Life in a Christian Monastery, ca

Life in a Christian Monastery, ca. 585
In the latter part of the fifth century barbarians overwhelmed the Roman Empire sinking Europe
into what would come to be called the "Dark Ages." It was during this
time, and under the influence of the Italian monk St. Benedict, that
monasteries spread throughout Europe. The monasteries preserved the
intellectual legacy of Rome, copied the text of the Bible, and nurtured
It was a harsh life. St. Benedict established the Benedictine Rule that
reflected the two primary principles of monastic life – prayer and
work. The monks lived by a strict timetable of prayer, labor and study.
The three core values of the monks were (1) Obedience to the abbot
running the monastery (2) Stability (3) Conversion, or abandoning the
way you used to live your life and submitting to the ways of the
The Consequences of Breaking the Rules
Pope Gregory I served as head of the Church (Pope) from 590 to 602. Prior to his elevation to this
post he was abbot of St. Andrew's, a monastery on the outskirts of Rome. He wrote of his
experience and provides us insight into daily living in a monastery and the structure that governed
monastic life.
One of the rules set forth by St. Benedict specified that the monastery was to be a community in
which all possessions were held in common and personal property forbidden. Gregory recalls an
incident in which a monk was found to have 3 gold pieces and describes the consequences of this
"There was in my monastery a certain monk, Justus, skilled in medicinal arts. . . . When he knew
that his end was at hand, he made known to a fellow monk, how that he had three gold pieces
hidden away. The monk, of course, could not conceal this from the brethren. He sought carefully,
and examined all his brother's belongings, until he found the three gold pieces hidden away
among the medicines. When he told me this great calamity, I could hardly hear it with calmness.
For the rule of our monastery was always that the brothers should live in common and own
nothing individually.
Then, stricken with great grief, I began to think what I could do to cleanse the dying man, and
how I should make his sins a warning to the others. Accordingly, having summoned the
superintendent of the monastery, I commanded him to see that none of the brothers visited the
dying man, who was not to hear any words of consolation. If in the hour of death he asked for the
brethren, then he was to be told how he was hated by the others because he had concealed money;
so that at death remorse for his guilt might pierce his heart and cleanse him from the sin he had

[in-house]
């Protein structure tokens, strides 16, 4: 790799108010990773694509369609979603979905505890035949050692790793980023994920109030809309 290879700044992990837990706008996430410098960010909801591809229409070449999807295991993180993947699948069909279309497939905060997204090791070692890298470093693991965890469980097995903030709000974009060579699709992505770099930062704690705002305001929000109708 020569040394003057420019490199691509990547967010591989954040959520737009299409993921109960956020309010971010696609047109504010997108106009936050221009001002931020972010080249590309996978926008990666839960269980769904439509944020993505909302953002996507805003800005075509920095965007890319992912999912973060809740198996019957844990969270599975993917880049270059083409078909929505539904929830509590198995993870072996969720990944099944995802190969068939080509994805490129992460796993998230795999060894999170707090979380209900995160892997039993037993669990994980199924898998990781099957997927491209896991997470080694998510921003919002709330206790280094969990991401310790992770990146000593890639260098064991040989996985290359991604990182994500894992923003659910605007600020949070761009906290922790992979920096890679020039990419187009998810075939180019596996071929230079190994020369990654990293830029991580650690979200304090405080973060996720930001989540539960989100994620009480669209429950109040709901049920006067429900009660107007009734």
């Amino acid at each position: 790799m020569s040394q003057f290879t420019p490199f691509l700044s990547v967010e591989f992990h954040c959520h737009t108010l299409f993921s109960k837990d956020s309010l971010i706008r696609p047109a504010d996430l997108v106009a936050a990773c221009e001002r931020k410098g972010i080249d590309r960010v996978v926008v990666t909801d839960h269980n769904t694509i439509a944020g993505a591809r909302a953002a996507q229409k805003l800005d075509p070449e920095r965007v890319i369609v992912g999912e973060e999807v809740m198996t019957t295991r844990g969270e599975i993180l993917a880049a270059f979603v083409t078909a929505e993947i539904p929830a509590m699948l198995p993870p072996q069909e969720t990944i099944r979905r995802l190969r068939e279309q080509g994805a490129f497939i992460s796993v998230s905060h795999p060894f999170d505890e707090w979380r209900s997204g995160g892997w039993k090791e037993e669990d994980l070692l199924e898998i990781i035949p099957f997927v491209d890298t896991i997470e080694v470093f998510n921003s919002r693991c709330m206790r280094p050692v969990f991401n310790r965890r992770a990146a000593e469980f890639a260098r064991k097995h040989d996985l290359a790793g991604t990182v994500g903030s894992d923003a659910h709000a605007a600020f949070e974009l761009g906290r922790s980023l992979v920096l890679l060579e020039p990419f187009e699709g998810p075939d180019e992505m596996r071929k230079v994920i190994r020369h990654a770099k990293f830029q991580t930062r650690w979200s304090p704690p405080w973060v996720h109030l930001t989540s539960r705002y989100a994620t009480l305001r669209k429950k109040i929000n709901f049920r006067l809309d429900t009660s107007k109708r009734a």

When he was dead his body was not placed with the bodies of the brethren, but a grave was dug
in the dung pit, and his body was flung down into it, and the three pieces of gold he had left were
cast upon him, while we all together cried, 'Thy money perish with thee!’
When thirty days had passed after his death, my heart began to have
compassion on my dead brother. Then I called before me the
superintendent of the monastery, and said sadly: 'It is a long time that
our brother who died has been tormented by fire, and we ought to
have charity toward him, and aid him so far as we can, that he may be
delivered. Therefore … for thirty successive days no day was allowed
to pass on which the salvation-bringing mass is not offered up for his
We, however, were busy with other things, and did not count the days
as they rolled by. But one night the brother who had died, appeared to
a fellow monk. When he was seen, he was asked, 'What is it, brother?
How art thou?' To which he answered: 'Up to this time I have been in
torment; but now all is well with me, because today I have received
the communion.'
Then the monks carefully counted the days, and it was the very day on which the thirtieth mass
was made for him. So the fact was plainly shown forth how that the monk who had died had
escaped punishment through the salvation-giving mass."
Gregory's account appears in Robinson, James Harvey, Readings in European History (1906); Evans, Joan (ed.),
The Flowering of the Middle Ages (1985).
Questions for Analysis:
1. Of the three core values of St. Benedict’s Rule, which do you think was the most
important? Briefly explain your answer.
2. What did the monk Justus do that was so offensive to the others? Do you find this
action to be offensive by today’s standards? Why or why not.
3. Why do you think that it was important that everything is shared within a
monastery? Identify 2 cons of owning personal property – 1 from a religious
perspective, and 1 from a personal perspective.
4. What do you think of the punishment the monks lay upon Justus? Do you think it
was fair or unfair? Why or why not.
5. What “miracle” happens to months after the death of Justus?